City of Taj set for major tourism plans

April 2nd, 2011 - 10:23 am ICT by IANS  

Agra, April 2 (IANS) The tourism profile of Agra, the city of the Taj Mahal, is all set to change with a line-up of projects that would bring in more revenue and extend basic amenities at its world famous monuments.

The focus of development will now also be on promoting religious and cultural sites, other than historical monuments.

According to Agra’s Divisional Commissioner Amrit Abhijat, “an integrated plan to broad-base facilities and promote lesser known monuments and cultural sites” would be implemented in phases.

A meeting of the district authorities and representatives of various tourism and travel organisations in the city March 31 focussed on the areas that need to be given priority in the development plan for India’s most sought after tourism destination.

A scientifically planned traffic management system will receive priority as there have been a flood of complaints from tourists caught in jams for hours, an official said.

A new MG Road-II has been developed to ease the pressure on the existing MG Road,the lifeline of the city.

“The alternative route to divert tourist traffic back to Delhi is ready for opening shortly,” District Magistrate Ajay Chauhan said.

According to Municipal Commissioner Vinay Shankar Pandey, “no parking zone is being developed on the crucial stretch of MG Road from the Civil Courts crossing to the main Hari Parbat crossing.

The meeting was informed that the project to promote the Agra Heritage Walk is ready with support from the National Institute of Design, Ahmedabad.

The Heritage Walk includes a stretch of walkway connecting the agricultural field, the river bank, the Mughal aqueduct and the Humayun mosque.

District officials have drawn up plans for developing Bateshwar, famous for its 101 Shiva temples in a row along the Yamuna bank. It is also the birth place of former prime minister Atal Bihari Vajpayee.

Divisional Forest Officer P.K. Janoo told IANS: “There had been a welcome increase in the green cover in the district. We are now going to pursue with vigour the Mera Vriksha programme, social forestry and planting of saplings this season on government land, and involve residents welfare associations.”

Amrit Abhijat referred to the proposed new transport system.

The feasibility report of the Mass Rapid Transport System for urban Agra was being submitted to the state government for sanctioning of the metro rail project, he said.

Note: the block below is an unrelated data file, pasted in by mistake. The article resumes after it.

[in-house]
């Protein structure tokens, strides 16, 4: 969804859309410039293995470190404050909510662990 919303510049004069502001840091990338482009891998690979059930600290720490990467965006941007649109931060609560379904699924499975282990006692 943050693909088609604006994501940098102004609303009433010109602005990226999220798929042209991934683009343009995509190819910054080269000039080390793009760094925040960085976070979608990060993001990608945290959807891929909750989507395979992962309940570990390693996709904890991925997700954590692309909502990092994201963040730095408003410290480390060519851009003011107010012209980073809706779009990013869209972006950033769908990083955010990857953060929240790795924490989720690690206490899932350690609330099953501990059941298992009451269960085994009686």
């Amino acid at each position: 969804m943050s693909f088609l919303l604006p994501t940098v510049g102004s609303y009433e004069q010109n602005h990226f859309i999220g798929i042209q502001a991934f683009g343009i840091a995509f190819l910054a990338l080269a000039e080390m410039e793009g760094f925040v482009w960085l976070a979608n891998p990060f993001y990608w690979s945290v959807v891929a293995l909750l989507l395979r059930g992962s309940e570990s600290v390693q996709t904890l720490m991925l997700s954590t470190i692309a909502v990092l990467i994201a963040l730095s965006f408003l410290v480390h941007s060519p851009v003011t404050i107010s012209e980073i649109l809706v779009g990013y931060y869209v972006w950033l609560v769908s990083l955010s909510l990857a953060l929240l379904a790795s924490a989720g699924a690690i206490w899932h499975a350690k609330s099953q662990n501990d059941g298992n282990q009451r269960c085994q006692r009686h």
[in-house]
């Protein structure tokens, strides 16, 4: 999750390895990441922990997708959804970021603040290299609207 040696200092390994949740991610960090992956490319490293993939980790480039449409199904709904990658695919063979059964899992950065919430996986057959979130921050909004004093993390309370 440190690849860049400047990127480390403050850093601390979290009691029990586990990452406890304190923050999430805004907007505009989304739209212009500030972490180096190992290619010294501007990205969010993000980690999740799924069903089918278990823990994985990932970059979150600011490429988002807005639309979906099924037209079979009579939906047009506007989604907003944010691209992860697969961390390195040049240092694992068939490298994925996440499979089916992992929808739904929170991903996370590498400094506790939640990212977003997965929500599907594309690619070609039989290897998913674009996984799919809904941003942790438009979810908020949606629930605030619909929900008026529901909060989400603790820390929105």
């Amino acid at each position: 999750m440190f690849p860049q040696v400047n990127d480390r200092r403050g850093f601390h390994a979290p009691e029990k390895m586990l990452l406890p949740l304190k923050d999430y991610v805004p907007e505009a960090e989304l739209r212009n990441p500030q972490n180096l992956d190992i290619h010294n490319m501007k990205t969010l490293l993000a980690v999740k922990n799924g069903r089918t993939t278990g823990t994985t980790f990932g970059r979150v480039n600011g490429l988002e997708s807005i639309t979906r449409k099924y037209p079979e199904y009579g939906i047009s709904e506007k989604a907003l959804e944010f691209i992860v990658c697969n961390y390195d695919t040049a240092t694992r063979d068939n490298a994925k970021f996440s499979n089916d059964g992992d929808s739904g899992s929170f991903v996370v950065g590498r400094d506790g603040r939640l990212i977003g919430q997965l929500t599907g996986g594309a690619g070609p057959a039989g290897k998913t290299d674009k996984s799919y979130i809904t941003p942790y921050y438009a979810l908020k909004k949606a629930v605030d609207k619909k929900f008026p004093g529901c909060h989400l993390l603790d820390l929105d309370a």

According to him, the tourism bodies of the city along with citizens’ groups would now be more actively involved in all the promotional activities so that they feel a sense of pride and responsibility.

Acting on the complaints filed by tourists regarding cheating and over-billing, the district authorities have now ordered all handicrafts shops to display price lists prominently.

The hotels and restaurants that were allegedly maintaining two menu cards, one for the domestic and the other for foreign tourists, have been warned of stern action if there was a complaint in future.

The meeting also gave the green signal for developing Kachchpura, behind the Taj Mahal across the river, as a tourist village.

A plan for adoption of lesser known monuments for upkeep by corporates and institutions is being drawn up and would be implemented shortly, the meeting was informed.

Surendra Sharma, president of the Braj Mandal Heritage Conservation Society, voiced concern at the suspension of the only Kingfisher flight to the city from Friday.

Sharma said: “There is need for introducing more flights to Agra and upgrading the airport to international level. Also, landing of international flights at the Kheria airport of Agra must be allowed.”

He stressed that attention must be given to saving the dying river Yamuna that was proving a threat to the Taj Mahal.

“The district authorities have been passing the buck on the issue of the controversial Taj Heritage Corridor, which is such an eyesore between two world heritage monuments - the Taj and the Agra Fort,” he said.

Sharma added that the Supreme Court should be approached to give permission for the dismantling and cleaning up of the artificial platform raised on 80 acres of land in 2003.

“For almost 10 years the issue has been hanging fire and no department has shown any sense of urgency. They are neither greening it nor cleaning it. Rather it is being used as a graveyard and a huge dumping ground for civic waste,” Sharma complained.

(Brij Khandelwal can be contacted at

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